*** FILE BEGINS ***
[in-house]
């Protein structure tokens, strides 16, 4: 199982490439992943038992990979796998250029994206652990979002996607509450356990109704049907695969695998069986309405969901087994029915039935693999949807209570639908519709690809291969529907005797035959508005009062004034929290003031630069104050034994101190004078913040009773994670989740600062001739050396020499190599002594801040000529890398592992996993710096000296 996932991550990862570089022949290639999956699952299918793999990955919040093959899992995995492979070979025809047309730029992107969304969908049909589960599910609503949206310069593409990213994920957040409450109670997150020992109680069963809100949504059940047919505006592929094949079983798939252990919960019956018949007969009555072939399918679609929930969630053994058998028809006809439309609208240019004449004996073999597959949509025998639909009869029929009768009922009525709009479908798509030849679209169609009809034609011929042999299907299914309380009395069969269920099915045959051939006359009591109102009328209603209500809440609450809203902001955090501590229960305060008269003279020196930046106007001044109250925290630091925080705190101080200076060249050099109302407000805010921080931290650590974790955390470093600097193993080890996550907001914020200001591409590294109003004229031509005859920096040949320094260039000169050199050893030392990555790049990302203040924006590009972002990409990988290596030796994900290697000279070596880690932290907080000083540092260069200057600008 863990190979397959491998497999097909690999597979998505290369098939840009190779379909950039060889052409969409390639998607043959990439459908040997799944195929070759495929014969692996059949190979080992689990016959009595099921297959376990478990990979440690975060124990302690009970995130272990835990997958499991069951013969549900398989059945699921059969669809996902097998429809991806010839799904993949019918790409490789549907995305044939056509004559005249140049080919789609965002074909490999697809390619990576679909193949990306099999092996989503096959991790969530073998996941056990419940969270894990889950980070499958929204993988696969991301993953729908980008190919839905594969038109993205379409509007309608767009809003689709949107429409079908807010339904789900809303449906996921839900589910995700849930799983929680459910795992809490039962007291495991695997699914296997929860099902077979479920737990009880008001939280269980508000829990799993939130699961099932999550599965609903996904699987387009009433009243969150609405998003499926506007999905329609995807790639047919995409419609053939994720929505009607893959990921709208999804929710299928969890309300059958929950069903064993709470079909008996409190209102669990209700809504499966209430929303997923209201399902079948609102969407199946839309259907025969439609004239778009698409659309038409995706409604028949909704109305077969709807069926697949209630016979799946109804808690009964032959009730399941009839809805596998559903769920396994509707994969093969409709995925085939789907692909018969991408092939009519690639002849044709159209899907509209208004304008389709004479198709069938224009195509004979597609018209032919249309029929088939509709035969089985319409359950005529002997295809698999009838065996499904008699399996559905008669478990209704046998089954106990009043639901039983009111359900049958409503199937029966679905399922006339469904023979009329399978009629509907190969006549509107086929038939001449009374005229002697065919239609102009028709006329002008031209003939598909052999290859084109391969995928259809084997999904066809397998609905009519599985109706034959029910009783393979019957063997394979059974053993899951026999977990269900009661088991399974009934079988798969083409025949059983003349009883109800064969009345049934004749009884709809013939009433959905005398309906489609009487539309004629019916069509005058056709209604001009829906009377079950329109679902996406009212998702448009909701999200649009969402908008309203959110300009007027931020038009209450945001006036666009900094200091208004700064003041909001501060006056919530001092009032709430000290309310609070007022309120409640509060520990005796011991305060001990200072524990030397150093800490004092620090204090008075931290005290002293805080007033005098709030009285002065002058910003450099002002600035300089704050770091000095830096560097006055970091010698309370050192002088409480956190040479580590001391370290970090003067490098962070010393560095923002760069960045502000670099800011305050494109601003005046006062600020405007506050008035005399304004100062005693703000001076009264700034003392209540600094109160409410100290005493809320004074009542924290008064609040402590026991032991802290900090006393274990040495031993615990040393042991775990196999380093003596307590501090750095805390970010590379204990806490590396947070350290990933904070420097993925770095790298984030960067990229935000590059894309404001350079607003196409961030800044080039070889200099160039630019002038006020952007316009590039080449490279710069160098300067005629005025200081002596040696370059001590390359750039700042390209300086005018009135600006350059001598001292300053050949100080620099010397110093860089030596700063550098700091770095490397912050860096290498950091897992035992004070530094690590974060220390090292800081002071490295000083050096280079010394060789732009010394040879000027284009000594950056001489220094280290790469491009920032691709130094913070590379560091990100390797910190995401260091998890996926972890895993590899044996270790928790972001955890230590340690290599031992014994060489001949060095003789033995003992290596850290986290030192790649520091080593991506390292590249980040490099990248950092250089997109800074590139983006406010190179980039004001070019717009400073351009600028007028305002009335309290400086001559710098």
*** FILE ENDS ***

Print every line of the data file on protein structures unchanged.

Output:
[in-house]
């Protein structure tokens, strides 16, 4: 199982490439992943038992990979796998250029994206652990979002996607509450356990109704049907695969695998069986309405969901087994029915039935693999949807209570639908519709690809291969529907005797035959508005009062004034929290003031630069104050034994101190004078913040009773994670989740600062001739050396020499190599002594801040000529890398592992996993710096000296 996932991550990862570089022949290639999956699952299918793999990955919040093959899992995995492979070979025809047309730029992107969304969908049909589960599910609503949206310069593409990213994920957040409450109670997150020992109680069963809100949504059940047919505006592929094949079983798939252990919960019956018949007969009555072939399918679609929930969630053994058998028809006809439309609208240019004449004996073999597959949509025998639909009869029929009768009922009525709009479908798509030849679209169609009809034609011929042999299907299914309380009395069969269920099915045959051939006359009591109102009328209603209500809440609450809203902001955090501590229960305060008269003279020196930046106007001044109250925290630091925080705190101080200076060249050099109302407000805010921080931290650590974790955390470093600097193993080890996550907001914020200001591409590294109003004229031509005859920096040949320094260039000169050199050893030392990555790049990302203040924006590009972002990409990988290596030796994900290697000279070596880690932290907080000083540092260069200057600008 863990190979397959491998497999097909690999597979998505290369098939840009190779379909950039060889052409969409390639998607043959990439459908040997799944195929070759495929014969692996059949190979080992689990016959009595099921297959376990478990990979440690975060124990302690009970995130272990835990997958499991069951013969549900398989059945699921059969669809996902097998429809991806010839799904993949019918790409490789549907995305044939056509004559005249140049080919789609965002074909490999697809390619990576679909193949990306099999092996989503096959991790969530073998996941056990419940969270894990889950980070499958929204993988696969991301993953729908980008190919839905594969038109993205379409509007309608767009809003689709949107429409079908807010339904789900809303449906996921839900589910995700849930799983929680459910795992809490039962007291495991695997699914296997929860099902077979479920737990009880008001939280269980508000829990799993939130699961099932999550599965609903996904699987387009009433009243969150609405998003499926506007999905329609995807790639047919995409419609053939994720929505009607893959990921709208999804929710299928969890309300059958929950069903064993709470079909008996409190209102669990209700809504499966209430929303997923209201399902079948609102969407199946839309259907025969439609004239778009698409659309038409995706409604028949909704109305077969709807069926697949209630016979799946109804808690009964032959009730399941009839809805596998559903769920396994509707994969093969409709995925085939789907692909018969991408092939009519690639002849044709159209899907509209208004304008389709004479198709069938224009195509004979597609018209032919249309029929088939509709035969089985319409359950005529002997295809698999009838065996499904008699399996559905008669478990209704046998089954106990009043639901039983009111359900049958409503199937029966679905399922006339469904023979009329399978009629509907190969006549509107086929038939001449009374005229002697065919239609102009028709006329002008031209003939598909052999290859084109391969995928259809084997999904066809397998609905009519599985109706034959029910009783393979019957063997394979059974053993899951026999977990269900009661088991399974009934079988798969083409025949059983003349009883109800064969009345049934004749009884709809013939009433959905005398309906489609009487539309004629019916069509005058056709209604001009829906009377079950329109679902996406009212998702448009909701999200649009969402908008309203959110300009007027931020038009209450945001006036666009900094200091208004700064003041909001501060006056919530001092009032709430000290309310609070007022309120409640509060520990005796011991305060001990200072524990030397150093800490004092620090204090008075931290005290002293805080007033005098709030009285002065002058910003450099002002600035300089704050770091000095830096560097006055970091010698309370050192002088409480956190040479580590001391370290970090003067490098962070010393560095923002760069960045502000670099800011305050494109601003005046006062600020405007506050008035005399304004100062005693703000001076009264700034003392209540600094109160409410100290005493809320004074009542924290008064609040402590026991032991802290900090006393274990040495031993615990040393042991775990196999380093003596307590501090750095805390970010590379204990806490590396947070350290990933904070420097993925770095790298984030960067990229935000590059894309404001350079607003196409961030800044080039070889200099160039630019002038006020952007316009590039080449490279710069160098300067005629005025200081002596040696370059001590390359750039700042390209300086005018009135600006350059001598001292300053050949100080620099010397110093860089030596700063550098700091770095490397912050860096290498950091897992035992004070530094690590974060220390090292800081002071490295000083050096280079010394060789732009010394040879000027284009000594950056001489220094280290790469491009920032691709130094913070590379560091990100390797910190995401260091998890996926972890895993590899044996270790928790972001955890230590340690290599031992014994060489001949060095003789033995003992290596850290986290030192790649520091080593991506390292590249980040490099990248950092250089997109800074590139983006406010190179980039004001070019717009400073351009600028007028305002009335309290400086001559710098």